“You look at LeBron and you have the best player in the world,” Krzyzewski said. “He’s 29. I’m not saying he’s at the end of his career, but he’s in the second half of his career, let’s put it that way. And in the first half of his career, he was becoming a great player. He was a great talent becoming a great player. That takes time – just like if Wiggins or Bennett are going to be great, it’s not going to happen right now. They’re great talents. LeBron is a great player right now. You do not want to waste any year of a great player’s career.”

Coach K also talked a little about LeBron’s decision, plus coaching the US National Team.

In addition he mentioned how quickly he believes Kyrie Irving would develop surrounded by LeBron James and Kevin Love.

(H/T For the Win)

[Related: Cavaliers planning to sign Wiggins this week?]

Kyrie Irving selected to join Team USA for 2014 Training Camp

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Cleveland Cavaliers point guard Kyrie Irving will take his shiny, new contract extension to Las Vegas where he will join 18 other NBA players as members of this summer’s U.S. national team roster.

Irving will join a litany of point guards—Chicago’s Derrick Rose, Portland’s Damian Lillard, and Golden State’s Steph Curry—as some of the hand-picked talents to potentially represent the country in the World Cup of Basketball in Spain in late August.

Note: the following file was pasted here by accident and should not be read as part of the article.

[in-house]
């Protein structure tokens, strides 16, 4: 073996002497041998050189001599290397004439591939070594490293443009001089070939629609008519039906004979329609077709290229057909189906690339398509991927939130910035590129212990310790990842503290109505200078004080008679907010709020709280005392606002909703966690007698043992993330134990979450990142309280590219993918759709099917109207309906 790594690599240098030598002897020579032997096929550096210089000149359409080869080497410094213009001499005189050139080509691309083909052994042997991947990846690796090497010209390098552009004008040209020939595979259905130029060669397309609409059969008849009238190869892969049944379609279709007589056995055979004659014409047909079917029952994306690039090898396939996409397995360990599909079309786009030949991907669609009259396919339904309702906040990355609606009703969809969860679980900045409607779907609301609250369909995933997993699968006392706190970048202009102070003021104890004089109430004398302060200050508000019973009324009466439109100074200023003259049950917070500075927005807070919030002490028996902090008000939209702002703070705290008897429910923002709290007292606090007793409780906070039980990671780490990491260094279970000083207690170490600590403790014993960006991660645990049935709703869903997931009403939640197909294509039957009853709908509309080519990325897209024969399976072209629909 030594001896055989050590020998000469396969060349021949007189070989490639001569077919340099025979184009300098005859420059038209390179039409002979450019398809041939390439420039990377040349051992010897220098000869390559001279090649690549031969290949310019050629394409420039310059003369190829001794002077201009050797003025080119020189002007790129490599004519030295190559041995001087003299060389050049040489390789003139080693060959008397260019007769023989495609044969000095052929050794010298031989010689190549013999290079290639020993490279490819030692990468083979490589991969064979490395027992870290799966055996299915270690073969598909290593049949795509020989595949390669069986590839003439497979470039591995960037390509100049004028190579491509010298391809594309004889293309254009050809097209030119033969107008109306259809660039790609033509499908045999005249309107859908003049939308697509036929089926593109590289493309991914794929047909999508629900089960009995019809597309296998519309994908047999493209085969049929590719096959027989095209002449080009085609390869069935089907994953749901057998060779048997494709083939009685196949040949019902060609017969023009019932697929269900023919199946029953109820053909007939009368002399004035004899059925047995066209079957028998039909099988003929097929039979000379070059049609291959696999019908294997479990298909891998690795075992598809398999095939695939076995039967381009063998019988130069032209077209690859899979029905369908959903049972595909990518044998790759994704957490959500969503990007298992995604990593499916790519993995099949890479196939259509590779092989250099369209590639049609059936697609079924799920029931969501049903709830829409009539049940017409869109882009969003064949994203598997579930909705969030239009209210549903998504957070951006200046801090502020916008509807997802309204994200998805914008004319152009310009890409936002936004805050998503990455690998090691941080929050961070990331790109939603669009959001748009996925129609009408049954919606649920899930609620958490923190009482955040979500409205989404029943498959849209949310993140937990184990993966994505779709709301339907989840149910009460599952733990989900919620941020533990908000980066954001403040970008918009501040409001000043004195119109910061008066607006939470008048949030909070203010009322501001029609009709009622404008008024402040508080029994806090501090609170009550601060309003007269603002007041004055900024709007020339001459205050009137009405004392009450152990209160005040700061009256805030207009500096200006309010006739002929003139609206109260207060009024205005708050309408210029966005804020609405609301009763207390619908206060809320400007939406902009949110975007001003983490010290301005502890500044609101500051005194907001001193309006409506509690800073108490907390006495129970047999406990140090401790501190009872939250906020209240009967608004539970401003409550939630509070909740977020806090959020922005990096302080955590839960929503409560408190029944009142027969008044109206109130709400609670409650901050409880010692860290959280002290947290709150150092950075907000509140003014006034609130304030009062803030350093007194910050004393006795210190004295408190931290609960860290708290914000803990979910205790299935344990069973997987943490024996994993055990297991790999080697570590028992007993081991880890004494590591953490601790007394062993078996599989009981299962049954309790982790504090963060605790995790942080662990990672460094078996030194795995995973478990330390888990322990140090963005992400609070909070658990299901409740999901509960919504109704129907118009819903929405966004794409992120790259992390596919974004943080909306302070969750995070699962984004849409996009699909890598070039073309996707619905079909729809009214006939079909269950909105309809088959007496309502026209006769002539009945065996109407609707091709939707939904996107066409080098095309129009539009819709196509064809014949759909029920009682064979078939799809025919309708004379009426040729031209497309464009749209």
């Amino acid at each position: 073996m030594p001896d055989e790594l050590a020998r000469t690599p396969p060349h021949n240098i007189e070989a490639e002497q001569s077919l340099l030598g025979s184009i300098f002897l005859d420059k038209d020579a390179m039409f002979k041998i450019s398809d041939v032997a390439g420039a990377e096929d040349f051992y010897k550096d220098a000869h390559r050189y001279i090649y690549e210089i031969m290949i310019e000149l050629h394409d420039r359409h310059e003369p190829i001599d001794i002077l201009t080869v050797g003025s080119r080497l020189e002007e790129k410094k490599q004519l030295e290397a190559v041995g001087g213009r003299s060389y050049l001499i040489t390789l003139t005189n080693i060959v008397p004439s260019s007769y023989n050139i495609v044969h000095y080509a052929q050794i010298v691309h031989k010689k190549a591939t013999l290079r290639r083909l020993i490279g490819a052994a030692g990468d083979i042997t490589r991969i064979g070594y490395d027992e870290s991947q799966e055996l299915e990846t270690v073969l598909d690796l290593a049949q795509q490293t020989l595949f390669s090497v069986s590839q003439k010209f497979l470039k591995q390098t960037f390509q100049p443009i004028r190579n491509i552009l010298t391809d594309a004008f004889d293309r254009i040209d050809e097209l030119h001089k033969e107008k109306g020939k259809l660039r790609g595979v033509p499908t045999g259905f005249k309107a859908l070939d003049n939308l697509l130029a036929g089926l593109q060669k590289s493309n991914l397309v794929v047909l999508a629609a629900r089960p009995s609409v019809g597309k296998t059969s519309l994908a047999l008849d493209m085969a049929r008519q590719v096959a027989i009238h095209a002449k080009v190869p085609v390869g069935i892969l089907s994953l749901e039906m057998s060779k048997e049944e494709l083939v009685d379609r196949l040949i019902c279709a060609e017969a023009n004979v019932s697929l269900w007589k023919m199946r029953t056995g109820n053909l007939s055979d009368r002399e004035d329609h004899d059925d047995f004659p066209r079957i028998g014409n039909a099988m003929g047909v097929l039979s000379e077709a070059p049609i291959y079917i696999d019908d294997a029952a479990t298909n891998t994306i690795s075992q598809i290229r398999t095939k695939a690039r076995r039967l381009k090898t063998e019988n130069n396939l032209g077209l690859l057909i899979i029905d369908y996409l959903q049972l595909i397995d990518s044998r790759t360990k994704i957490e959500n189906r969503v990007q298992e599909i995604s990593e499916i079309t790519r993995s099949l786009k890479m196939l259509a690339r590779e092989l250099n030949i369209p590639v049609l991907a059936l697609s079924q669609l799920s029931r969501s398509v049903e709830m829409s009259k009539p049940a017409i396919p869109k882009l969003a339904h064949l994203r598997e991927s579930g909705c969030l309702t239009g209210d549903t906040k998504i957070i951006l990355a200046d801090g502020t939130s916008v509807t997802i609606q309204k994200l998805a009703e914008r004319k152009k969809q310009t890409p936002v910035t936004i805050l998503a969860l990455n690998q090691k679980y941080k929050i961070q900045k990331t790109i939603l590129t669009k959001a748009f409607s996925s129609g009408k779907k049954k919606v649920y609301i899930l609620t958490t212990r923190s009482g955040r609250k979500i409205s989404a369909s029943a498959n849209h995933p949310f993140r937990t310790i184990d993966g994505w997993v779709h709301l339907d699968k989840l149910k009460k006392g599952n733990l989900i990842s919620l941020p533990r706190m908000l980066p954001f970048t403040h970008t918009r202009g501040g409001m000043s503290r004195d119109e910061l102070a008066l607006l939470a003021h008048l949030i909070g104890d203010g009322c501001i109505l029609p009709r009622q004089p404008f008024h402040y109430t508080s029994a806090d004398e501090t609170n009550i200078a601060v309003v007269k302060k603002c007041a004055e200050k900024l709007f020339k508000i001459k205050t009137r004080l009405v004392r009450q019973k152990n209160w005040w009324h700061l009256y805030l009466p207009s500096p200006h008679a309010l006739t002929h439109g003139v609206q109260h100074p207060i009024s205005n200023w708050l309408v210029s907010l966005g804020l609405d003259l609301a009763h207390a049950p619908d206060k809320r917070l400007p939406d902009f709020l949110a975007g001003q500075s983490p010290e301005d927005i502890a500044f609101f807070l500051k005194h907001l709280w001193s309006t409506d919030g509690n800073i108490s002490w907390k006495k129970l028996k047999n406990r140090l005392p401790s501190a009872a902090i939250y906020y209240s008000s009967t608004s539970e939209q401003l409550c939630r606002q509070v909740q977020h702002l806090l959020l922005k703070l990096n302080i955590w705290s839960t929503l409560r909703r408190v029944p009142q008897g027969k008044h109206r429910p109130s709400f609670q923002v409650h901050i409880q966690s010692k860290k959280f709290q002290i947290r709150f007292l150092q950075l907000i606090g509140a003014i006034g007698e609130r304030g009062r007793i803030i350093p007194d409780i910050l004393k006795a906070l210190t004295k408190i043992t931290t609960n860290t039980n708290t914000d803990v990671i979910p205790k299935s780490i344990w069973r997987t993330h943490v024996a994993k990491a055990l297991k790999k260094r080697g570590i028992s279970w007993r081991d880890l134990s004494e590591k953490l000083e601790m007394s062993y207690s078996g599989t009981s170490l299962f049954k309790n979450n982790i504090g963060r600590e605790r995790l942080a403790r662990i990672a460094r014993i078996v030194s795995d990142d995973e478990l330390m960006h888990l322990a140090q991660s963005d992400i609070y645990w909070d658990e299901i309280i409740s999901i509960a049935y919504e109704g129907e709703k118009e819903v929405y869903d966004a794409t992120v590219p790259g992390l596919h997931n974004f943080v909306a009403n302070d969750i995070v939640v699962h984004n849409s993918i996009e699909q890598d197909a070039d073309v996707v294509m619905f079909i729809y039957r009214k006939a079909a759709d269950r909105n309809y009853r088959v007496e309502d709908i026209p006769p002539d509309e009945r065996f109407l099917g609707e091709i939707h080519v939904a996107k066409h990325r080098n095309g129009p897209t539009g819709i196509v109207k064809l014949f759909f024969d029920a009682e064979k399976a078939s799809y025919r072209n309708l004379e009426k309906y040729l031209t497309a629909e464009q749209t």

The Americans previously announced a 28-player pool in January, though it was planned that mainstays LeBron James, Carmelo Anthony and Chris Paul would sit out this summer and perhaps come back at the 2016 Summer Games. USA Basketball chairman Jerry Colangelo said the roster could be trimmed to 15 after the camp in Las Vegas that begins July 28, with the final 12 selected soon thereafter.

Kevin Durant, Kevin Love, James Harden and Anthony Davis were four holdovers from London Olympic Games. The rest of the roster includes Rose, Lillard, Curry, Klay Thompson, Blake Griffin, Paul George, Damian Lillard, Gordon Hayward, DeMarcus Cousins, Bradley Beal, Andre Drummond, Kenneth Faried and Kyle Korver.

ESPN.com’s Marc Stein considers Irving, who has missed 34 games due to injury over the last two seasons, to have a “strong claim” on the final roster.

(Photo: Scott Sargent/WFNY)

Details of Kyrie Irving’s contract extension emerge

Kyrie Irving